The Specie Circular History for kids: Land Speculation and the Banks
One of the Important reasons for the 1836 Specie Circular was the uncontrolled land speculation in the West. Real estate speculation was funded by increased availability of credit from the Second Bank of the United States and new, reckless frontier banks. State banks were chartered for the express purpose of extending credit to speculators. The number of banks more than doubled between 1812 and 1819. The Banks were unregulated and began to issue massive amounts of bank notes. The bank notes were not backed by gold and silver. This led to the Panic of 1819.
The Specie Circular History for kids: Land Speculation and the Land Acts
The Land Act of 1820 had reduced the minimum price for land to $1.25 per acre with a minimum purchase of 80 acres and a down-payment of $100 in cash - nearly 3.5 million acres of land were purchased in 1820 alone. Millions more acres of lands were opened to settlers moving to the west in the 1830 Indian Removal Act. The Land Act of 1832 reduced the reduced minimum purchasable unit to 40 acres to encourage people to move westwards. Land sales increased but not all of these land sales reflected actual settlement. Wealthy land speculators purchased massive areas of lands for resale to farmers and settlers.
Specie Circular for kids: Paper Money
The excessive land speculation resulted in the enormous growth of paper money in circulation. Paper money lost its value, each bank had different currency.
Specie Circular for kids: Andrew Jackson, the Bank War and the "Pet Banks"
When Andrew Jackson was elected President he swore to destroy the Second Bank of the United States. Andrew Jackson's Bank War began. This led to the establishment of the Pet Banks and also the emergence of Wildcat Banks.
What was the Reason for the Specie Circular?
Why was the Specie Circular enacted? With the closure of the Second Bank of the United States large deposits of government money were deposited in the 'Pet Banks'. But there were problems. Some of the managers of the "Pet Banks", tempted by the large deposits of government money, began to lend money more freely. "Wildcat Banks" sprang up in the West where there was extensive land speculation. Loans were made in the form of paper money, without gold and silver to back them. President Jackson knew this situation lead to yet another financial disaster unless he took decisive action.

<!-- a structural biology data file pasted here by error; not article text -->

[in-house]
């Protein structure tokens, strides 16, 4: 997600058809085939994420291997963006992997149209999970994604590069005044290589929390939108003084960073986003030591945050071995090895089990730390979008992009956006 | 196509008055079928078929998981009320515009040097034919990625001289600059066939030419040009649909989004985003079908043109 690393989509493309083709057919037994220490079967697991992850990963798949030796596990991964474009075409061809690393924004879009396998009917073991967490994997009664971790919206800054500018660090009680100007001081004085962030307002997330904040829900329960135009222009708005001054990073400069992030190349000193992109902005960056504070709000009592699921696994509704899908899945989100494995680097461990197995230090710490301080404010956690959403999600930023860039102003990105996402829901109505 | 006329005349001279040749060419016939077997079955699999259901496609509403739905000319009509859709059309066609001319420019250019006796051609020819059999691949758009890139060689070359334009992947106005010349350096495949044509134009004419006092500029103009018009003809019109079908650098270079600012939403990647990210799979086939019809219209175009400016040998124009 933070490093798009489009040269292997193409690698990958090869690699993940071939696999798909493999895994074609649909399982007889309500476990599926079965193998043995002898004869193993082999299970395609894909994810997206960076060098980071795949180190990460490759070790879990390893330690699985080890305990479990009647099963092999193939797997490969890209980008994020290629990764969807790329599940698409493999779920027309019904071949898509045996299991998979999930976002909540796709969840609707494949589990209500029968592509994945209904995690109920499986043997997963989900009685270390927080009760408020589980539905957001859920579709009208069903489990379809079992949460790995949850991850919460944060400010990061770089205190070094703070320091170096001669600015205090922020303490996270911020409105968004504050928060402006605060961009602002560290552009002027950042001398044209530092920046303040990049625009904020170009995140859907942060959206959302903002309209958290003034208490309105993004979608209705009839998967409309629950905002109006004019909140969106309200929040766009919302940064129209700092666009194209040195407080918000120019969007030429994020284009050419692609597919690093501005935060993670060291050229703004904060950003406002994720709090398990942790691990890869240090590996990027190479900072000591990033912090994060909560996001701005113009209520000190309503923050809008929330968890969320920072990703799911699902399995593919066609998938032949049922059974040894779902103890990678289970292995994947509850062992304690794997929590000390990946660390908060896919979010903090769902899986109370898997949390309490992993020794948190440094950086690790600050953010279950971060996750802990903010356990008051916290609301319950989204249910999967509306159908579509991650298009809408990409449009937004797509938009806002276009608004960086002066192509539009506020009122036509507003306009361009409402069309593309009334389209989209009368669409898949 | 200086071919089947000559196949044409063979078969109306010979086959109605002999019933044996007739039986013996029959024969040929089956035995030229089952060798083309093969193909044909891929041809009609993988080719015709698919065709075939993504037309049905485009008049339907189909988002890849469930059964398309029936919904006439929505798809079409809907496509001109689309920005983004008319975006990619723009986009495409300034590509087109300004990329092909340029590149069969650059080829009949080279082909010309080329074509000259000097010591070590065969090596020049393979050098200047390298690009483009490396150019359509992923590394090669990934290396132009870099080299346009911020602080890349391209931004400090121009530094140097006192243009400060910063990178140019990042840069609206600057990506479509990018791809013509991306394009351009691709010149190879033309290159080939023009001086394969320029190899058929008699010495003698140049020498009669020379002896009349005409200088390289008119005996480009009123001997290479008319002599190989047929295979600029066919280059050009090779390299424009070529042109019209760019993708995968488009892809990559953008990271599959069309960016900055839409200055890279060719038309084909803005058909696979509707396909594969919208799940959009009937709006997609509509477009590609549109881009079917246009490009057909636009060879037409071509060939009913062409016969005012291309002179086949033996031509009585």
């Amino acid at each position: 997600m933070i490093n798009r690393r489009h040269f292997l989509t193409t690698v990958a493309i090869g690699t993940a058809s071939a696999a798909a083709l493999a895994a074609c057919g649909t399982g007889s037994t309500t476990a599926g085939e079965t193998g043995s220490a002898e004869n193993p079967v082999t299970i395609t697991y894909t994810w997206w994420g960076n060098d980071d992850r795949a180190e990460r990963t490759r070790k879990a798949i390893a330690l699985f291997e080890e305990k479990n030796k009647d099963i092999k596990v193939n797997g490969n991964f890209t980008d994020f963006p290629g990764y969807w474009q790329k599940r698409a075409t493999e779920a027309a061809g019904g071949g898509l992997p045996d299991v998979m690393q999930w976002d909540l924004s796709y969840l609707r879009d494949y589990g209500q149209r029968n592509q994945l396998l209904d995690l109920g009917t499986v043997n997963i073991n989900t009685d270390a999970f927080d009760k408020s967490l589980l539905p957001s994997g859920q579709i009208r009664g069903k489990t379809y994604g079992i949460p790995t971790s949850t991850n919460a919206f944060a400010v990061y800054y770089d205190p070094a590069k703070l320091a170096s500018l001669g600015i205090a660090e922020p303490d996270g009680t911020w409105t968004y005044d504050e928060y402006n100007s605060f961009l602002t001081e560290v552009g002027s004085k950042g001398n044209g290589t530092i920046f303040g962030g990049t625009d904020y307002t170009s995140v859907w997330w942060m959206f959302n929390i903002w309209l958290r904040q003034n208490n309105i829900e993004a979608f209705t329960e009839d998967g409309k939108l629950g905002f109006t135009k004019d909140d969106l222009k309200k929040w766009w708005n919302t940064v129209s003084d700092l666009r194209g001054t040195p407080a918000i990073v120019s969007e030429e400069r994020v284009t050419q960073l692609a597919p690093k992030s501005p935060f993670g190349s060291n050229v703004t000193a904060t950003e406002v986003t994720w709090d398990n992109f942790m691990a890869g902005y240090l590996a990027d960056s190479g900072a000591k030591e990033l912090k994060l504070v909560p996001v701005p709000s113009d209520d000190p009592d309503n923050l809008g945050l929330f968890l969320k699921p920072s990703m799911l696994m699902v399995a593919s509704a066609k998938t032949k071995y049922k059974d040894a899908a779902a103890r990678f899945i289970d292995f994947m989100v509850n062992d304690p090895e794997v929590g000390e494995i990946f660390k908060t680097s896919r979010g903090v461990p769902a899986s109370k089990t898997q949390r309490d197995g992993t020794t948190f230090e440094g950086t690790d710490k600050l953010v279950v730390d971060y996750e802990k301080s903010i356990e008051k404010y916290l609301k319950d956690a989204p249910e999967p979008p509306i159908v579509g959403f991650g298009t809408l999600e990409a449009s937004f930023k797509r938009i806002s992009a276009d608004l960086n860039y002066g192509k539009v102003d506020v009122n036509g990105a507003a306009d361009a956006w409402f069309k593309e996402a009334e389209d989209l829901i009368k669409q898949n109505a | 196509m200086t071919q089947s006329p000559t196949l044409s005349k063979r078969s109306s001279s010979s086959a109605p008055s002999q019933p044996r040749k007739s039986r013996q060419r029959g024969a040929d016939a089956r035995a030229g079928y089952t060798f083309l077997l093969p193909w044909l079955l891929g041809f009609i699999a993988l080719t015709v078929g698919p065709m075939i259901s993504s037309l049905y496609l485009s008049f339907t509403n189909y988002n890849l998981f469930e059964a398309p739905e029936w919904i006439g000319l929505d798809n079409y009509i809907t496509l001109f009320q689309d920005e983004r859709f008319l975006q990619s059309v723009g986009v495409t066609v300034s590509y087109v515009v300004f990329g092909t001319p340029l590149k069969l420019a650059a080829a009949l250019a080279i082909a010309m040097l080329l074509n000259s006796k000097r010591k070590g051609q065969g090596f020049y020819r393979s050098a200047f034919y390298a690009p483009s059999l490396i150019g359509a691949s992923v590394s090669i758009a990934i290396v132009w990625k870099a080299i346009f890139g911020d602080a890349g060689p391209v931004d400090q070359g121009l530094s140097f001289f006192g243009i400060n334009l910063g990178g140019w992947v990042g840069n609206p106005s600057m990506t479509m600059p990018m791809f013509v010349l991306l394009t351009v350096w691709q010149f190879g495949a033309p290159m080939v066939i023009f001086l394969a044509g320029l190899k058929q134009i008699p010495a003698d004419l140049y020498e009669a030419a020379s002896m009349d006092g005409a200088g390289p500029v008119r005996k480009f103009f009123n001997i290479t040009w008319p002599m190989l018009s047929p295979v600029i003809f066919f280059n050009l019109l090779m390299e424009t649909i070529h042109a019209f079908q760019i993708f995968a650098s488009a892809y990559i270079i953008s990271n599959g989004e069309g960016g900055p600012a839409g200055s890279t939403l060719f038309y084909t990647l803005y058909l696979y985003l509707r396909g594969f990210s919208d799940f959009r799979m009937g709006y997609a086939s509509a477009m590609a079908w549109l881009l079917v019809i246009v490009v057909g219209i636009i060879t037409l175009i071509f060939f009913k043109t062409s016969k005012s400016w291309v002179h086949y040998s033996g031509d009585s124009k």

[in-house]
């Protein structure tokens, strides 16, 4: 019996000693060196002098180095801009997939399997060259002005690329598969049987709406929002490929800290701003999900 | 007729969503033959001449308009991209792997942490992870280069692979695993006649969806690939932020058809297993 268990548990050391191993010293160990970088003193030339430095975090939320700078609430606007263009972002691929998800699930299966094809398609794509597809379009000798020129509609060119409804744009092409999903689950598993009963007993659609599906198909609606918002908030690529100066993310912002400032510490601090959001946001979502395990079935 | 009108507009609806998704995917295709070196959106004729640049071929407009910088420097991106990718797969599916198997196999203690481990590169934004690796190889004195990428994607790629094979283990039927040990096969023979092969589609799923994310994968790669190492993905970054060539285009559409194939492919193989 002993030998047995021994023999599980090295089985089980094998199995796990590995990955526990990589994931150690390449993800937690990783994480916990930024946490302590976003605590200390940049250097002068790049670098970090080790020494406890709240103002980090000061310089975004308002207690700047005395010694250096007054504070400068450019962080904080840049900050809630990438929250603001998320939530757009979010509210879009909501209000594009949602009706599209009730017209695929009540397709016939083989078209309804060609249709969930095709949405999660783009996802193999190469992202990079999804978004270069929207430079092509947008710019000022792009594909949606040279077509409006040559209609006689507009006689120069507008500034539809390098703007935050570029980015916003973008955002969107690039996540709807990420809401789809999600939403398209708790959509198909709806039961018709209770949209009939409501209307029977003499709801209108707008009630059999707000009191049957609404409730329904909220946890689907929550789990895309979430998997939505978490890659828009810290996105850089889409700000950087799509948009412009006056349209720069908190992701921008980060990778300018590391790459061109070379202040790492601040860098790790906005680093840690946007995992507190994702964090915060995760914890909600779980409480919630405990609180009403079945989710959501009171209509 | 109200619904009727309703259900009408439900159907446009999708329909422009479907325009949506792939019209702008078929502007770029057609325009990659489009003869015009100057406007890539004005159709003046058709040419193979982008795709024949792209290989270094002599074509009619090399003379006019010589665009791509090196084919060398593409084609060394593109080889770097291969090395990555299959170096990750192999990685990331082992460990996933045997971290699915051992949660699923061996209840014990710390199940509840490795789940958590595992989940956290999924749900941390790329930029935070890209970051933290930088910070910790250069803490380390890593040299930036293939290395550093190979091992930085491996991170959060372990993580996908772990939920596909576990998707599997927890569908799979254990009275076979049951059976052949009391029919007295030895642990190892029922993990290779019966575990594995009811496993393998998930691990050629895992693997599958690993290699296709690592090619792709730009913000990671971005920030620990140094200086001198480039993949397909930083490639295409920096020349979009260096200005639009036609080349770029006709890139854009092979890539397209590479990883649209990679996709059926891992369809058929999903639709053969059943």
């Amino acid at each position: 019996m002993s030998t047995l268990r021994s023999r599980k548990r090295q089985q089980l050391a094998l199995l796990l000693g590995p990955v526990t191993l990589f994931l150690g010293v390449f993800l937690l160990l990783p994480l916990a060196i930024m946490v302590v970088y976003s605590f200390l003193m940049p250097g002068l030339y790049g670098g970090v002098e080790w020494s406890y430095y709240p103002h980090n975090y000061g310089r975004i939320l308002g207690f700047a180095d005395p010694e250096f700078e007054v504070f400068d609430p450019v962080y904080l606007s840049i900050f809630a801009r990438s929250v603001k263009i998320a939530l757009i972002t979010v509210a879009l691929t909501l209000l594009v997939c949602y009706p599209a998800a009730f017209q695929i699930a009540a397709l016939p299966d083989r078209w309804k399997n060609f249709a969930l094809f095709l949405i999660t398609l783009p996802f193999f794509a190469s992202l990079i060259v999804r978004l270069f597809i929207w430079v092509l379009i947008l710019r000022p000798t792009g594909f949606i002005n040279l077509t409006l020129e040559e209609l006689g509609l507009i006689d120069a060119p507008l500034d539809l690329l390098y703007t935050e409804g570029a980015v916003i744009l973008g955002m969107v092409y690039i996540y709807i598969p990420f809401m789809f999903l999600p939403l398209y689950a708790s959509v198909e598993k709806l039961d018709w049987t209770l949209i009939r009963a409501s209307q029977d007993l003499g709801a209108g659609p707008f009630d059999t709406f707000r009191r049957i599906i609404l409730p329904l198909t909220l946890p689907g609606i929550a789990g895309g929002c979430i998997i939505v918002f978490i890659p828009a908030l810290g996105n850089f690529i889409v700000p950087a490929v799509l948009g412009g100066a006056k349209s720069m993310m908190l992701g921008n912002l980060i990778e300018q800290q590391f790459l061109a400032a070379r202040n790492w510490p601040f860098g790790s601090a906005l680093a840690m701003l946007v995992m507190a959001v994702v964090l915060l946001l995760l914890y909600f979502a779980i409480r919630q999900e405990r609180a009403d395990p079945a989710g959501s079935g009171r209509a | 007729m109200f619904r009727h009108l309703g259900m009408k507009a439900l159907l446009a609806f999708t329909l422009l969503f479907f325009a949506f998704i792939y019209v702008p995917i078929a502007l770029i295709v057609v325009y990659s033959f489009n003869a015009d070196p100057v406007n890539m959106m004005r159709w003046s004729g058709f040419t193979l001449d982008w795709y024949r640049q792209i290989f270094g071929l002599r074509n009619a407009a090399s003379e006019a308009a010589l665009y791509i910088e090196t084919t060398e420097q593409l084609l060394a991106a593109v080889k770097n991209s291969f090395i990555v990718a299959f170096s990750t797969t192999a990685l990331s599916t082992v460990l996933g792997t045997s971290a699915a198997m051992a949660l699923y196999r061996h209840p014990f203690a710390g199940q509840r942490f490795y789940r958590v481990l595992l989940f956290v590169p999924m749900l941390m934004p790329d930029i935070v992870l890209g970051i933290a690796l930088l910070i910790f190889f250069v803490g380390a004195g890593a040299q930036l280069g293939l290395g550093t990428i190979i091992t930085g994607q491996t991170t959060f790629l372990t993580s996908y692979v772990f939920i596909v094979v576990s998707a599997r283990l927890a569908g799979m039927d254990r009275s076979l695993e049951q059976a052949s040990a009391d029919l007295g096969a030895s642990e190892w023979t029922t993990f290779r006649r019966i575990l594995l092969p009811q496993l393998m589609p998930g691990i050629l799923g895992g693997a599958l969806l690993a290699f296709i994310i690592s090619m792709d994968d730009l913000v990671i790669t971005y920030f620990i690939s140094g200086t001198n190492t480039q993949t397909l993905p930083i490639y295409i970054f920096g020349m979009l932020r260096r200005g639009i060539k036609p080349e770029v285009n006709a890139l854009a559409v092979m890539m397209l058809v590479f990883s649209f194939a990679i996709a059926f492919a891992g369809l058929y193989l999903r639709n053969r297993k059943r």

The Specie Circular: Senator Thomas Hart Benton
Senator Thomas Hart Benton was a supporter of Andrew Jackson who had played a Important role during the Bank War. He had a firm belief in 'Hard Money' (gold and silver) and was against the unregulated availability of credit. Senator Benton had initiated the ratio of silver to gold from 15:1 to 16:1 which had brought more gold into circulation. He then submitted a resolution to Congress requiring that the payment for public lands should be paid for in hard money only. Congress defeated his resolution but Andrew Jackson loved the idea as a firm believer in a specie (gold and silver) basis for currency.
President Jackson issues the Specie Circular (Coinage Act)
Andrew Jackson decided to issue an Executive Order requiring that payment for the purchase of public lands be made exclusively in gold or silver - the Specie Circular. Senator Thomas Hart Benton was the author of the Specie Circular and Jackson legalized the idea in an executive order. The Specie Circular executive order was issued in the form of a circular to the United States land officers. The Specie Circular issued the instruction by President Jackson forbidding the land officers to receive anything except gold and silver and certain certificates in payment for the public lands. The Specie Circular is therefore also referred to as the Coinage Act.
What was the Significance of the Specie Circular?
The significance of the Specie Circular was that:
The Specie order effectively dried up credit and ended the reckless land speculation
The Specie Order also precipitated the Panic of 1837
The next President, Martin Van Buren, had to deal with the Panic of 1837 and the distribution of the surplus government money